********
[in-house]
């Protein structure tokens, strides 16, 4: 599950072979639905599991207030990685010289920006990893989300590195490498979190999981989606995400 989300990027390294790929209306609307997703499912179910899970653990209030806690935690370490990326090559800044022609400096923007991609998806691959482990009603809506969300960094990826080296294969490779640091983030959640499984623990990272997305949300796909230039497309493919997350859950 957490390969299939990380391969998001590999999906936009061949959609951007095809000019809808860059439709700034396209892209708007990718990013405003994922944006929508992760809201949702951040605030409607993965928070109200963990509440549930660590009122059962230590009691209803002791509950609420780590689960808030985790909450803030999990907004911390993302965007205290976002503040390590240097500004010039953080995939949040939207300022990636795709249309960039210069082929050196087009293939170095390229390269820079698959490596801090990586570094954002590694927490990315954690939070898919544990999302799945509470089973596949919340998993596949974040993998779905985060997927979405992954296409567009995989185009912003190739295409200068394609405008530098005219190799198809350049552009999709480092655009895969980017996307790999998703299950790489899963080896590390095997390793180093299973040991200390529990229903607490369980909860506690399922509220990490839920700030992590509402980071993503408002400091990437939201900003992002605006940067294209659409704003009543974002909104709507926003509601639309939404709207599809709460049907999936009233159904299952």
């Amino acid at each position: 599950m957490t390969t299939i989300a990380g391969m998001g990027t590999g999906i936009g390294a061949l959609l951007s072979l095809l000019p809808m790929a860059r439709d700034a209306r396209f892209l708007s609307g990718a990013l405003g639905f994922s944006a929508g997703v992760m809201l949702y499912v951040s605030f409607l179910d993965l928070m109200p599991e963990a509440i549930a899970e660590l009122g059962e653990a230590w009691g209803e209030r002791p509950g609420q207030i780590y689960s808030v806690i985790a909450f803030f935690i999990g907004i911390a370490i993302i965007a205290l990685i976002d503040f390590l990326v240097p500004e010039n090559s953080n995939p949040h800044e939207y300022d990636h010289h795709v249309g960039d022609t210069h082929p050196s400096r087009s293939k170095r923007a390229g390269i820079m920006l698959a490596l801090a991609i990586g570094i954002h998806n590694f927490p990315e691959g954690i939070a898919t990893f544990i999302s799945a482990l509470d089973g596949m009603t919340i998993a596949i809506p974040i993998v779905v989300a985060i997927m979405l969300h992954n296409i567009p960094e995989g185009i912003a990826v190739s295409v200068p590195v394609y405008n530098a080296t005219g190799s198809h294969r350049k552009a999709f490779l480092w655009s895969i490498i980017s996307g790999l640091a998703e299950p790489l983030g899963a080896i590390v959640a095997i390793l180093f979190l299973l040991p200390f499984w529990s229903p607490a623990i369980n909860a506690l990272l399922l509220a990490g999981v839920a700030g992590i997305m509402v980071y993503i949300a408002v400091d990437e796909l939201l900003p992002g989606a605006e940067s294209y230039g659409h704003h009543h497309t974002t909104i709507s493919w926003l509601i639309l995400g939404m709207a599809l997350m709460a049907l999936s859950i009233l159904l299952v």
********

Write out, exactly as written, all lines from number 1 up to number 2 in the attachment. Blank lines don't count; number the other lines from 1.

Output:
[in-house]
């Protein structure tokens, strides 16, 4: 599950072979639905599991207030990685010289920006990893989300590195490498979190999981989606995400 989300990027390294790929209306609307997703499912179910899970653990209030806690935690370490990326090559800044022609400096923007991609998806691959482990009603809506969300960094990826080296294969490779640091983030959640499984623990990272997305949300796909230039497309493919997350859950 957490390969299939990380391969998001590999999906936009061949959609951007095809000019809808860059439709700034396209892209708007990718990013405003994922944006929508992760809201949702951040605030409607993965928070109200963990509440549930660590009122059962230590009691209803002791509950609420780590689960808030985790909450803030999990907004911390993302965007205290976002503040390590240097500004010039953080995939949040939207300022990636795709249309960039210069082929050196087009293939170095390229390269820079698959490596801090990586570094954002590694927490990315954690939070898919544990999302799945509470089973596949919340998993596949974040993998779905985060997927979405992954296409567009995989185009912003190739295409200068394609405008530098005219190799198809350049552009999709480092655009895969980017996307790999998703299950790489899963080896590390095997390793180093299973040991200390529990229903607490369980909860506690399922509220990490839920700030992590509402980071993503408002400091990437939201900003992002605006940067294209659409704003009543974002909104709507926003509601639309939404709207599809709460049907999936009233159904299952």